Local officials have met with exporters to exhort them to "diversify markets," according to the state press.
Authorities in the central city of Jingzhou visited exporters to help with customs forms, financing and other details, the website China Industry and Commerce News said.
Ren, the surgical glove maker, said his 300-employee company was looking at Europe and developing countries but demand was sluggish.
Some companies are confident of keeping their U.S. market share. That reflects the possible success of official efforts to develop higher-tech goods instead of competing on price alone.
The general manager of Yihua Electronic Equipment Co. in southern China's Guangdong said the tariffs should not affect sales of its digital soldering guns, one fifth of which are sold to the United States.
"With the 25 percent tariffs, ours still are cheaper than similar German- or Japanese-made products," said the manager, who would give only his surname, Gou. "We are not producing something like shoes and clothing that could be easily replaced."
Trump's pressure is likely to backfire by encouraging Beijing to throw even more resources at nurturing its own technology creators.
China's search for non-U.S. suppliers could help companies such as Taiwanese chipmaker MediaTek Inc. But redesigning a phone or network gear and then gaining regulatory and customer approval can take a minimum of three to five years.
"For now," said He of Oxford Economics, "China remains technologically dependent on the U.S."
Tokyo, Aug 28 (AP/UNB) — Asian shares were mostly higher Tuesday after the White House said it reached a preliminary agreement with Mexico on replacing a North American free-trade deal.
KEEPING SCORE: Japan's benchmark Nikkei 225 finished at 22,813.47, up 0.1 percent. Australia's S&P/ASX 200 gained 0.6 percent to 6,304.70. South Korea's Kospi edged up 0.1 percent to 2,302.42. Hong Kong's Hang Seng was virtually unchanged, inching down less than 0.1 percent to 28,257.12, while the Shanghai Composite index fell 0.3 percent to 2,772.66, adjusting from gains the previous day.
TRADE DEAL: Asian economies generally benefit from trade deals that will encourage exports to the U.S. The Nasdaq composite index topped 8,000 for the first time after the NAFTA news, although the trade deal isn't final. The U.S. still needs to reach an understanding with Canada, the third party in the accord.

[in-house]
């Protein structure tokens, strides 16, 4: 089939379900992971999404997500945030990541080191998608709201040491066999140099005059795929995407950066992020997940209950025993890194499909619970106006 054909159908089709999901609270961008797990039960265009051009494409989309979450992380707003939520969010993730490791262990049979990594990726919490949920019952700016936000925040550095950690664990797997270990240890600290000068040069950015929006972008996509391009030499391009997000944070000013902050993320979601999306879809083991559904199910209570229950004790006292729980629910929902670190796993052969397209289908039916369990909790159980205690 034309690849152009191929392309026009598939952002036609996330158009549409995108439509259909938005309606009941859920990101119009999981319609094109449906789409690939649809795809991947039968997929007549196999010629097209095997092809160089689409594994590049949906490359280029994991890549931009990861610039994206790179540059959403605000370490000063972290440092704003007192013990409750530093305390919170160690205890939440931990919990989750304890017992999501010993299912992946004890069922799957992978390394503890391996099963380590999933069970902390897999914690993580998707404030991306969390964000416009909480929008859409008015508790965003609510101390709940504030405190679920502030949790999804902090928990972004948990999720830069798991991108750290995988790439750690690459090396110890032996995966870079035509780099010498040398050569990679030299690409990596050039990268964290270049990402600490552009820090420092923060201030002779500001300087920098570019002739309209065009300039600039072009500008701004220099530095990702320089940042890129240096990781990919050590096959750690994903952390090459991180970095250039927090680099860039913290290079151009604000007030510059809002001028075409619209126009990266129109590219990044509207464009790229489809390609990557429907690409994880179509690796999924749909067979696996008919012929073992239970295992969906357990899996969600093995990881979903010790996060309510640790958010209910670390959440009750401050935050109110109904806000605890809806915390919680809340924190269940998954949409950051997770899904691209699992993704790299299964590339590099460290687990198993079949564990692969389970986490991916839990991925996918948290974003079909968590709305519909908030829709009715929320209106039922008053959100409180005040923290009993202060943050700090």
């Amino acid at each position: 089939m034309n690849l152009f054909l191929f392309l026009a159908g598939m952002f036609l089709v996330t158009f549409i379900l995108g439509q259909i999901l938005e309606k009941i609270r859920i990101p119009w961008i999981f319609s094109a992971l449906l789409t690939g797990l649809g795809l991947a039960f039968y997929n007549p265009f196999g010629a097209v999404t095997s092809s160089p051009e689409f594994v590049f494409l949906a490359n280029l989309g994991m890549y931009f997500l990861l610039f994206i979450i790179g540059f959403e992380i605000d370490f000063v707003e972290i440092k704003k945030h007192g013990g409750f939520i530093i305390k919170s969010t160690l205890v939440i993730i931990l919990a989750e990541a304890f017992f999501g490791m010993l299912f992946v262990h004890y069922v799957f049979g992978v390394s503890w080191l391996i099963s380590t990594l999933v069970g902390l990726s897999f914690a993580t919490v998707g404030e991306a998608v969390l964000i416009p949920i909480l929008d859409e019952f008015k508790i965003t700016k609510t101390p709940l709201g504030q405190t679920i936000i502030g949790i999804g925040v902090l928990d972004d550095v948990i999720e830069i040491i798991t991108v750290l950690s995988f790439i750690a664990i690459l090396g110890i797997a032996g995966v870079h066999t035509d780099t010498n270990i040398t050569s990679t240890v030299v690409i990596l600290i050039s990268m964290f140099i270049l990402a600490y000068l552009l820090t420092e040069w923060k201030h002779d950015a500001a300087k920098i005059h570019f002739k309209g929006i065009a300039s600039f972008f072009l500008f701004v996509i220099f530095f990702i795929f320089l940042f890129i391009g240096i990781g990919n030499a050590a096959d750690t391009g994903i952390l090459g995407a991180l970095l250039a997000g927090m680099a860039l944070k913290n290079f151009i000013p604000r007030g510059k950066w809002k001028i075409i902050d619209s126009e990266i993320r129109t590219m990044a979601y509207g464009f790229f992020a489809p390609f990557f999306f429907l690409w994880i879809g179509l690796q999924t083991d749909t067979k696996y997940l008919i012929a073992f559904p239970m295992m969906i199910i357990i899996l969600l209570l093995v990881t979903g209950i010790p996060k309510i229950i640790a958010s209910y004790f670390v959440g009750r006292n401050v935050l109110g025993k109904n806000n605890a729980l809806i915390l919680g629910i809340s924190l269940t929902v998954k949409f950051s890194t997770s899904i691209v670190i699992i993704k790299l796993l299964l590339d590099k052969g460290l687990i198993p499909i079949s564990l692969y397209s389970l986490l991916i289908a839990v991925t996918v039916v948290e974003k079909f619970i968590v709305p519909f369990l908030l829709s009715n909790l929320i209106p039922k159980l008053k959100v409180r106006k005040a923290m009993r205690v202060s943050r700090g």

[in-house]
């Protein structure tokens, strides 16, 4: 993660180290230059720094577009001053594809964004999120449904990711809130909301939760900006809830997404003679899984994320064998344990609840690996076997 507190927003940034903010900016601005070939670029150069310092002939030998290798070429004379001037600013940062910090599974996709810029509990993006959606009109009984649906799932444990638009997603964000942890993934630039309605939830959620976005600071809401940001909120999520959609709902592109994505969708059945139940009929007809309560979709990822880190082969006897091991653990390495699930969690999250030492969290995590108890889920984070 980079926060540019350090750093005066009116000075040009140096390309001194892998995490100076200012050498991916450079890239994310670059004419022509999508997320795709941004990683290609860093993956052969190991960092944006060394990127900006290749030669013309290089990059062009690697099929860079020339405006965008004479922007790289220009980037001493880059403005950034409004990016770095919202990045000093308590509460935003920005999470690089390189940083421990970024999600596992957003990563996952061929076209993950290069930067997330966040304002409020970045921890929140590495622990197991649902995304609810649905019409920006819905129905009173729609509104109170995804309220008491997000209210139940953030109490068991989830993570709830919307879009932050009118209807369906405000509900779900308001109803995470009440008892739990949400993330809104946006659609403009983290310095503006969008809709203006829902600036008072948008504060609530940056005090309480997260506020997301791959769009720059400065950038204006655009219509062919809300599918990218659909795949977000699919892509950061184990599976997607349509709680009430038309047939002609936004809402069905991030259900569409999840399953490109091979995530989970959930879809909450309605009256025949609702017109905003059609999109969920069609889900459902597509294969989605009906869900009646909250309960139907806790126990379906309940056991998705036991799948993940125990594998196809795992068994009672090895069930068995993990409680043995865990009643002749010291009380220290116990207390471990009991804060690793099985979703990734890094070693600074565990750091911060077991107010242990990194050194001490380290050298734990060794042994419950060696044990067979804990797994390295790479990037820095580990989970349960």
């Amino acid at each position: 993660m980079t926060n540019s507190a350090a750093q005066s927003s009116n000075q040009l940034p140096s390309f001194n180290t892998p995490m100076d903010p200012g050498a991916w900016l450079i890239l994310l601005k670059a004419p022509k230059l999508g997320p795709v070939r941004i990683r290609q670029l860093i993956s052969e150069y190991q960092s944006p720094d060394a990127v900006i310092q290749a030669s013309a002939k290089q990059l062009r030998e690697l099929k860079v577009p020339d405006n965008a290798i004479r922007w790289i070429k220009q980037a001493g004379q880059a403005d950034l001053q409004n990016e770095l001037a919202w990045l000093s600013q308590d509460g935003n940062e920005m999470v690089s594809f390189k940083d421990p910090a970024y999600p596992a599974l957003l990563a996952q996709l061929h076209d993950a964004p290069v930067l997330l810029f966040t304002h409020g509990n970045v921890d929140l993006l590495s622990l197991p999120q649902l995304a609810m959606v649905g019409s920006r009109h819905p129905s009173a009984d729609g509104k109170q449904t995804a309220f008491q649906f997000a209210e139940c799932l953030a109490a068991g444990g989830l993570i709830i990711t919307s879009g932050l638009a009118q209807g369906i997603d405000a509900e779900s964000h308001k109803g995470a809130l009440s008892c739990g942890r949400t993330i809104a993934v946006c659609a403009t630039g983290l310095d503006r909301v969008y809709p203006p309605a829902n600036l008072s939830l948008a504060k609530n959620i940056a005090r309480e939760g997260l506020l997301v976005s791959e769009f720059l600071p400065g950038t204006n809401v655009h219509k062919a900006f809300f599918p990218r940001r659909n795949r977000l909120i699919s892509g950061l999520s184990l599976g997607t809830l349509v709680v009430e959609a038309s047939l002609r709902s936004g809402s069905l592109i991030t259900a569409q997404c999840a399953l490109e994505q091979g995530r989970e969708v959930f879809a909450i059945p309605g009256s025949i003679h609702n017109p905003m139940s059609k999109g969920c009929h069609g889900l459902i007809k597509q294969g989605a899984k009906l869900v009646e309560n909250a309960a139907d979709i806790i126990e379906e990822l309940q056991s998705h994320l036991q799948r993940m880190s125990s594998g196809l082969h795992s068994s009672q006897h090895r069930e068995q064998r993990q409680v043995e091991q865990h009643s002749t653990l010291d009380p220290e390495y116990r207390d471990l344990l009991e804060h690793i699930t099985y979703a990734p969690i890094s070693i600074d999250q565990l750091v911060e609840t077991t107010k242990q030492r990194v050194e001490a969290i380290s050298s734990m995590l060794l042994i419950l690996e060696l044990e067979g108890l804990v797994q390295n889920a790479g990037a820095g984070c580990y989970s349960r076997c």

WALL STREET: The S&P 500 index climbed 22.05 points, or 0.8 percent, on Monday to 2,896.74. The Dow Jones Industrial Average jumped 259.29 points, or 1 percent, to 26,049.64. The Nasdaq composite gained 71.92 points, or 0.9 percent, to 8,017.90. The Russell 2000 index of smaller-company stocks added 2.73 points, or 0.2 percent, to 1,728.41.
THE QUOTE: "Risk sentiment continues to improve with U.S. markets bolstered by the progress in the latest NAFTA progress, set to inspire Asian market higher into the session," said Jingyi Pan, market strategist at IG in Singapore.
TOYOTA GAINS: Toyota Motor Corp. shares got a perk from the NAFTA news as the top Japanese automaker benefits from free trade. The manufacturer was also boosted by its announcement that it was investing $500 million in ride-hailing service Uber and will partner with Uber to build self-driving cars. Toyota was trading up nearly 2 percent in the morning session on the Tokyo Stock Exchange but settled at 0.9 percent higher in the afternoon.
ENERGY: Benchmark U.S. crude lost 11 cents to $68.76 a barrel. It edged up 0.2 percent to $68.87 a barrel in the New York. Brent crude, used to price international oils, fell 9 cents to $76.12 a barrel.
CURRENCIES: The dollar rose to 111.21 yen from 111.19 late Monday. The euro rose to $1.1677 from $1.1611.